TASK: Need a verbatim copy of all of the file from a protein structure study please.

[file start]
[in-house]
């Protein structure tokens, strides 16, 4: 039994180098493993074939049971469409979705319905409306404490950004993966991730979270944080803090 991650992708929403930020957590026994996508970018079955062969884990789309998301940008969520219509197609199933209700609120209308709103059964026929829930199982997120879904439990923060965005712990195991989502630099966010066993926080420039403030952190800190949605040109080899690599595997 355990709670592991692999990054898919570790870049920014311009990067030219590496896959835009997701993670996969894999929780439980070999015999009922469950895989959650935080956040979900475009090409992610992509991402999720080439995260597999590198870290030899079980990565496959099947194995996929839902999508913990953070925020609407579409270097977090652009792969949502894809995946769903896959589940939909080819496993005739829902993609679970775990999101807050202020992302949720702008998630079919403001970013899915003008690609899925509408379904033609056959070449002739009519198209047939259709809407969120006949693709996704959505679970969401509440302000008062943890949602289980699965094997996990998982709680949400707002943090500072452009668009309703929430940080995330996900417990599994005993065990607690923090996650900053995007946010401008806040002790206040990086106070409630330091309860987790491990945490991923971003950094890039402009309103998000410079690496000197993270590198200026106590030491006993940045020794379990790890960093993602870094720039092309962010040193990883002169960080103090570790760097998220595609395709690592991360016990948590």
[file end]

[in-house]
């Protein structure tokens, strides 16, 4: 039994180098493993074939049971469409979705319905409306404490950004993966991730979270944080803090 991650992708929403930020957590026994996508970018079955062969884990789309998301940008969520219509197609199933209700609120209308709103059964026929829930199982997120879904439990923060965005712990195991989502630099966010066993926080420039403030952190800190949605040109080899690599595997 355990709670592991692999990054898919570790870049920014311009990067030219590496896959835009997701993670996969894999929780439980070999015999009922469950895989959650935080956040979900475009090409992610992509991402999720080439995260597999590198870290030899079980990565496959099947194995996929839902999508913990953070925020609407579409270097977090652009792969949502894809995946769903896959589940939909080819496993005739829902993609679970775990999101807050202020992302949720702008998630079919403001970013899915003008690609899925509408379904033609056959070449002739009519198209047939259709809407969120006949693709996704959505679970969401509440302000008062943890949602289980699965094997996990998982709680949400707002943090500072452009668009309703929430940080995330996900417990599994005993065990607690923090996650900053995007946010401008806040002790206040990086106070409630330091309860987790491990945490991923971003950094890039402009309103998000410079690496000197993270590198200026106590030491006993940045020794379990790890960093993602870094720039092309962010040193990883002169960080103090570790760097998220595609395709690592991360016990948590």